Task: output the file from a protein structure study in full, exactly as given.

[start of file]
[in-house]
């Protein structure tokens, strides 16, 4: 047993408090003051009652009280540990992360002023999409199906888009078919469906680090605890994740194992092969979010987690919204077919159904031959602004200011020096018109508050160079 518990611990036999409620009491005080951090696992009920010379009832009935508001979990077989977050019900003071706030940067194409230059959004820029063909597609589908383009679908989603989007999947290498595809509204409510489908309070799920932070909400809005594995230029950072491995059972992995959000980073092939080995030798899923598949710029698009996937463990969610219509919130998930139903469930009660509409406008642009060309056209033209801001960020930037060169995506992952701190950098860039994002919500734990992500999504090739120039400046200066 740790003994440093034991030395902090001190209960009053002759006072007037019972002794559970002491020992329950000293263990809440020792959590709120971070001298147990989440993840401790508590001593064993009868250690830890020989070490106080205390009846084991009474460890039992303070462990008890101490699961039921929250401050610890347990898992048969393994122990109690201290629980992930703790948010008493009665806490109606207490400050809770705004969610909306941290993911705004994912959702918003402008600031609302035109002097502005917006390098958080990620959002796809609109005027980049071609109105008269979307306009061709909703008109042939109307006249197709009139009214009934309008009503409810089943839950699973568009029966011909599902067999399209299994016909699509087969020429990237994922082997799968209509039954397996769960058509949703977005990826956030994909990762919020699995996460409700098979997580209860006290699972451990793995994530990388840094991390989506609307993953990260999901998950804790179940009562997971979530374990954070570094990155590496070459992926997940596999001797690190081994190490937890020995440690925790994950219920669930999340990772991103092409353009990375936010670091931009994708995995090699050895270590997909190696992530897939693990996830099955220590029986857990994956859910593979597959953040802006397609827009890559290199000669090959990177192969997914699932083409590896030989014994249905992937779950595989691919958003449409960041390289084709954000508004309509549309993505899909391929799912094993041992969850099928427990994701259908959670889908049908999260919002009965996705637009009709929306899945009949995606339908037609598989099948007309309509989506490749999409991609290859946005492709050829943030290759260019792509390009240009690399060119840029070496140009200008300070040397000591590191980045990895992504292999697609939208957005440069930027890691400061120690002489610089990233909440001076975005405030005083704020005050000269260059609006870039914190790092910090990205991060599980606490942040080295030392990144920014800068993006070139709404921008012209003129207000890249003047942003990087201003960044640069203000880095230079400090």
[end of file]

[in-house]
């Protein structure tokens, strides 16, 4: 047993408090003051009652009280540990992360002023999409199906888009078919469906680090605890994740194992092969979010987690919204077919159904031959602004200011020096018109508050160079 518990611990036999409620009491005080951090696992009920010379009832009935508001979990077989977050019900003071706030940067194409230059959004820029063909597609589908383009679908989603989007999947290498595809509204409510489908309070799920932070909400809005594995230029950072491995059972992995959000980073092939080995030798899923598949710029698009996937463990969610219509919130998930139903469930009660509409406008642009060309056209033209801001960020930037060169995506992952701190950098860039994002919500734990992500999504090739120039400046200066 740790003994440093034991030395902090001190209960009053002759006072007037019972002794559970002491020992329950000293263990809440020792959590709120971070001298147990989440993840401790508590001593064993009868250690830890020989070490106080205390009846084991009474460890039992303070462990008890101490699961039921929250401050610890347990898992048969393994122990109690201290629980992930703790948010008493009665806490109606207490400050809770705004969610909306941290993911705004994912959702918003402008600031609302035109002097502005917006390098958080990620959002796809609109005027980049071609109105008269979307306009061709909703008109042939109307006249197709009139009214009934309008009503409810089943839950699973568009029966011909599902067999399209299994016909699509087969020429990237994922082997799968209509039954397996769960058509949703977005990826956030994909990762919020699995996460409700098979997580209860006290699972451990793995994530990388840094991390989506609307993953990260999901998950804790179940009562997971979530374990954070570094990155590496070459992926997940596999001797690190081994190490937890020995440690925790994950219920669930999340990772991103092409353009990375936010670091931009994708995995090699050895270590997909190696992530897939693990996830099955220590029986857990994956859910593979597959953040802006397609827009890559290199000669090959990177192969997914699932083409590896030989014994249905992937779950595989691919958003449409960041390289084709954000508004309509549309993505899909391929799912094993041992969850099928427990994701259908959670889908049908999260919002009965996705637009009709929306899945009949995606339908037609598989099948007309309509989506490749999409991609290859946005492709050829943030290759260019792509390009240009690399060119840029070496140009200008300070040397000591590191980045990895992504292999697609939208957005440069930027890691400061120690002489610089990233909440001076975005405030005083704020005050000269260059609006870039914190790092910090990205991060599980606490942040080295030392990144920014800068993006070139709404921008012209003129207000890249003047942003990087201003960044640069203000880095230079400090």